The GeoChristian

The Earth. Christianity. They go together.

Augustine: The Literal Meaning of Genesis

I recently finished The Scandal of the Evangelical Mind by Mark Noll, and will be sharing a few insights and quotes from this important book. The first quote is a long one from St. Augustine of Hippo, from his work The Literal Meaning of Genesis, written in about AD 415.

Usually, even a non-Christian knows something about the earth, the heavens, and the other elements of the world, about the motion and orbit of the stars and even their size and relative positions, about the predictable eclipses of the sun and moon, the cycles of the years and the seasons, about the kinds of animals, shrubs, stones, and so forth, and this knowledge he holds to as being certain from reason and experience. Now, it is a disgraceful and dangerous thing for an infidel to hear a Christian, presumably giving the meaning of Holy Scripture, talking nonsense on these topics; and we should take all means to prevent such an embarrassing situation, in which people show up vast ignorance in a Christian and laugh it to scorn. The shame is not so much that an ignorant individual is derided, but that people outside the household of faith think our sacred writers held such opinions, and, to the great loss of those for whose salvation we toil, the writers of our Scripture are criticized and rejected as unlearned men. If they find a Christian mistaken in a field which they themselves know well and hear him maintaining his foolish opinions about our books, how are they going to believe those books in matters concerning the resurrection of the dead, the hope of eternal life, and the kingdom of heaven, when they think their pages are full of falsehoods on facts which they themselves have learnt from experience and the light of reason? Reckless and incompetent expounders of Holy Scripture bring untold trouble and sorrow on their wiser brethren when they are caught in one of their mischievous false opinions and are taken to task by those who are not bound by the authority of our sacred books. For then, to defend their utterly foolish and obviously untrue statements, they will try to call upon Holy Scripture for proof and even recite from memory many passages which they think support their position, although they understand neither what they say nor the things about which they make assertion [quoting 1 Tim 1:7].

(emphasis added; quoted from Noll, pp. 202-203, from the John Hammond Taylor translation of 1982)

Here are a few of my thoughts on what Augustine said:

  • Augustine, even though his work was entitled The Literal Meaning of Genesis, does not read Genesis 1 in the same “literal” way that modern young-Earth creationists do. Augustine believed that the creation was an instantaneous event rather than being spread out over six literal days, and that the six days of Genesis 1 were a literary structure rather than a statement of the order or timing of events. This is a remarkable insight from a deep thinker, who was in no way influenced by modern understandings of the age of the universe. This also should remind us that modern interpretations that understand Genesis as not requiring a 6000-year old Earth are not just forcing a modern interpretation on the text. Instead, the idea that Genesis doesn’t tell us how old the Earth is could be something that flows out of the text.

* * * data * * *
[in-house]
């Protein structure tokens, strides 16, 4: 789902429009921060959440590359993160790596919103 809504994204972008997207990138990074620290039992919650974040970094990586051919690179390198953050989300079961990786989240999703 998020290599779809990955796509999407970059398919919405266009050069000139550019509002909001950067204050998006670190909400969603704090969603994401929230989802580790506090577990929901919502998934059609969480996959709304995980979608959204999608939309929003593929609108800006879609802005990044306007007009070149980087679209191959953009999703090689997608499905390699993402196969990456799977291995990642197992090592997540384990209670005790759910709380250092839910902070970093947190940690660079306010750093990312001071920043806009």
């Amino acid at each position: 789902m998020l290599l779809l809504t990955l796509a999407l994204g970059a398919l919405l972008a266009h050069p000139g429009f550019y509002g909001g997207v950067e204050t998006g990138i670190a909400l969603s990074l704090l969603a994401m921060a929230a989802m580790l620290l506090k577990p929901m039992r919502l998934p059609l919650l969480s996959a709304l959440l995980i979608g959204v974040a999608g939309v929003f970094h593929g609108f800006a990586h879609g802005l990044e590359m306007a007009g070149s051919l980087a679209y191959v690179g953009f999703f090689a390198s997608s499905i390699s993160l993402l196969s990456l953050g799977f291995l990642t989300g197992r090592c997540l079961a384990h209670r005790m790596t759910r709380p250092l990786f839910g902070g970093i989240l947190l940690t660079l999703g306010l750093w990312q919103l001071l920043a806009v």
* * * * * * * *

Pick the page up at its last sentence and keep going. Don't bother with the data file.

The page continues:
• Augustine believed that non-Christians were perfectly capable of understanding the world, and he was convinced that whatever the Bible teaches, it won’t contradict the world as it really is.
  • Augustine came down hard on Christians who said things that the “scientists” of his day knew were foolish. This applies to us today as well: how will the world believe the Bible when it speaks about salvation if we also try to convince them that the Bible requires belief in dinosaurs living with humans, all the sedimentary rocks being deposited in Noah’s Flood six thousand years ago, or that all evidence of human prehistory can be compressed into less than a thousand years. These are all things taught as dogma by some Evangelicals, but none of them are explicitly taught in Scripture. And the world laughs, not only at us, but at the Creator.

Noll follows the long Augustine quote with this observation:

Augustine’s claim is nothing less than that a Christian who attempts to interpret passages of the Bible with cosmological implication s will misinterpret the Bible if that believer does not take account of what can be learned “from reason and experience.” To limit oneself only to the Scriptures in such instances, says Augustine, is to misread the Bible. (p. 203, emphasis in original)

Grace and Peace

March 17, 2009 - Posted by | Age of the Earth, Apologetics, Geology, Old-Earth creationism, Young-Earth creationism | ,

39 Comments »

  1. Kevin, thanks for sharing this. I routinely encounter smart people who put down Christians as goofballs because they must believe a lot of non-biblical things. So it’s good to see your post and this counsel from a historic giant!

    I’ll have to add this book to my reading list :-)

    Comment by Glenn | March 18, 2009

  2. Thanks for mentioning this book. It’s on my reading list now, and I think my husband will enjoy it as well. Of course, as we are expecting our first child literally any day now…who knows when we’ll actually have time to read… :)

    Comment by airtightnoodle | March 23, 2009

  3. Airtightnoodle:
    Congratulations

    Comment by geochristian | March 23, 2009

  4. What happens to the Christian….when non-christians (or even learned christians) remove even the facets of the scripture… when they remove most if not ALL of the bible…

    The only thing left after examining the scientific evidence presented by those who mock and scorn and remoe any logic the bible offers these days…is ‘Did God start the universe’…or ‘Did he not’… and even that question is shortly to be answered!